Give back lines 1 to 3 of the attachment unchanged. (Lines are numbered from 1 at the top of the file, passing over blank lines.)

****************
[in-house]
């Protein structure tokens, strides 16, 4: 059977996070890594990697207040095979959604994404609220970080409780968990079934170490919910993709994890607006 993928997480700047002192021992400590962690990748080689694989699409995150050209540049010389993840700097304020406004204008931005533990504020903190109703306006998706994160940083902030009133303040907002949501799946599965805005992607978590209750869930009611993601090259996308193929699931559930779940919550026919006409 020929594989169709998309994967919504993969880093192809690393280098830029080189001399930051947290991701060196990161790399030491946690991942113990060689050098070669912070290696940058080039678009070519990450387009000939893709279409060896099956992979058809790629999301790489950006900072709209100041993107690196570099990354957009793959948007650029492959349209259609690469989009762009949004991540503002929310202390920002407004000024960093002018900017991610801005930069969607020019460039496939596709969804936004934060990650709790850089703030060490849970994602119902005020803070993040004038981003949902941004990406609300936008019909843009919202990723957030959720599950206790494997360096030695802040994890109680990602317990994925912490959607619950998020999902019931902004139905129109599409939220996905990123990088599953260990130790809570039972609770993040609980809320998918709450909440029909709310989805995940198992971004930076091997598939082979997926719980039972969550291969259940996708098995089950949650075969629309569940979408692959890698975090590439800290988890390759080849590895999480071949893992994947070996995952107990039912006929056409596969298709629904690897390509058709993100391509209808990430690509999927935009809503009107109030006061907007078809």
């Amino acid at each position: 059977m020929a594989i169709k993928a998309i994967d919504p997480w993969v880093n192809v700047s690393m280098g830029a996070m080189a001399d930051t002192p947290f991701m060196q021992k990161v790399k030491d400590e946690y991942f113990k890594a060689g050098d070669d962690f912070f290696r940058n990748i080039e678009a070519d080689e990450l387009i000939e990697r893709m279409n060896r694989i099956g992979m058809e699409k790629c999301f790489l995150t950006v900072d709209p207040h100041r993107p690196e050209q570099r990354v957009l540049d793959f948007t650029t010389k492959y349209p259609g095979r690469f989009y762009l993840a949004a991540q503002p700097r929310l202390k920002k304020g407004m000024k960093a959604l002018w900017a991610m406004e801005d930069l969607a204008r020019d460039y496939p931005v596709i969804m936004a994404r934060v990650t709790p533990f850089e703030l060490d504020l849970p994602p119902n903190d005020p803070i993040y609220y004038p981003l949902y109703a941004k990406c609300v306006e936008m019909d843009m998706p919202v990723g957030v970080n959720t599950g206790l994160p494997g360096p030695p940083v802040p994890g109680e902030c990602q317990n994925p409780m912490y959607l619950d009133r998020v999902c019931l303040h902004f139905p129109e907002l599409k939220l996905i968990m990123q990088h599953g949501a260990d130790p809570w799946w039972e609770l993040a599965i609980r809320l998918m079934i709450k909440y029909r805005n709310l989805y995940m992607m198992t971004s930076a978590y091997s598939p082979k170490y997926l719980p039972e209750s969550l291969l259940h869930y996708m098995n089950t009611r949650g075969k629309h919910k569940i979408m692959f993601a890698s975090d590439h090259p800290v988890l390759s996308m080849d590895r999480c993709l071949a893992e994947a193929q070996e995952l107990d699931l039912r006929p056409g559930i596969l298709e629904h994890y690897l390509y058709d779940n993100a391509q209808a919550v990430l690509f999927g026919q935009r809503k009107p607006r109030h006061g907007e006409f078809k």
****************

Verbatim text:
[in-house]
């Protein structure tokens, strides 16, 4: 059977996070890594990697207040095979959604994404609220970080409780968990079934170490919910993709994890607006 993928997480700047002192021992400590962690990748080689694989699409995150050209540049010389993840700097304020406004204008931005533990504020903190109703306006998706994160940083902030009133303040907002949501799946599965805005992607978590209750869930009611993601090259996308193929699931559930779940919550026919006409 020929594989169709998309994967919504993969880093192809690393280098830029080189001399930051947290991701060196990161790399030491946690991942113990060689050098070669912070290696940058080039678009070519990450387009000939893709279409060896099956992979058809790629999301790489950006900072709209100041993107690196570099990354957009793959948007650029492959349209259609690469989009762009949004991540503002929310202390920002407004000024960093002018900017991610801005930069969607020019460039496939596709969804936004934060990650709790850089703030060490849970994602119902005020803070993040004038981003949902941004990406609300936008019909843009919202990723957030959720599950206790494997360096030695802040994890109680990602317990994925912490959607619950998020999902019931902004139905129109599409939220996905990123990088599953260990130790809570039972609770993040609980809320998918709450909440029909709310989805995940198992971004930076091997598939082979997926719980039972969550291969259940996708098995089950949650075969629309569940979408692959890698975090590439800290988890390759080849590895999480071949893992994947070996995952107990039912006929056409596969298709629904690897390509058709993100391509209808990430690509999927935009809503009107109030006061907007078809």
């Amino acid at each position: 059977m020929a594989i169709k993928a998309i994967d919504p997480w993969v880093n192809v700047s690393m280098g830029a996070m080189a001399d930051t002192p947290f991701m060196q021992k990161v790399k030491d400590e946690y991942f113990k890594a060689g050098d070669d962690f912070f290696r940058n990748i080039e678009a070519d080689e990450l387009i000939e990697r893709m279409n060896r694989i099956g992979m058809e699409k790629c999301f790489l995150t950006v900072d709209p207040h100041r993107p690196e050209q570099r990354v957009l540049d793959f948007t650029t010389k492959y349209p259609g095979r690469f989009y762009l993840a949004a991540q503002p700097r929310l202390k920002k304020g407004m000024k960093a959604l002018w900017a991610m406004e801005d930069l969607a204008r020019d460039y496939p931005v596709i969804m936004a994404r934060v990650t709790p533990f850089e703030l060490d504020l849970p994602p119902n903190d005020p803070i993040y609220y004038p981003l949902y109703a941004k990406c609300v306006e936008m019909d843009m998706p919202v990723g957030v970080n959720t599950g206790l994160p494997g360096p030695p940083v802040p994890g109680e902030c990602q317990n994925p409780m912490y959607l619950d009133r998020v999902c019931l303040h902004f139905p129109e907002l599409k939220l996905i968990m990123q990088h599953g949501a260990d130790p809570w799946w039972e609770l993040a599965i609980r809320l998918m079934i709450k909440y029909r805005n709310l989805y995940m992607m198992t971004s930076a978590y091997s598939p082979k170490y997926l719980p039972e209750s969550l291969l259940h869930y996708m098995n089950t009611r949650g075969k629309h919910k569940i979408m692959f993601a890698s975090d590439h090259p800290v988890l390759s996308m080849d590895r999480c993709l071949a893992e994947a193929q070996e995952l107990d699931l039912r006929p056409g559930i596969l298709e629904h994890y690897l390509y058709d779940n993100a391509q209808a919550v990430l690509f999927g026919q935009r809503k009107p607006r109030h006061g907007e006409f078809k």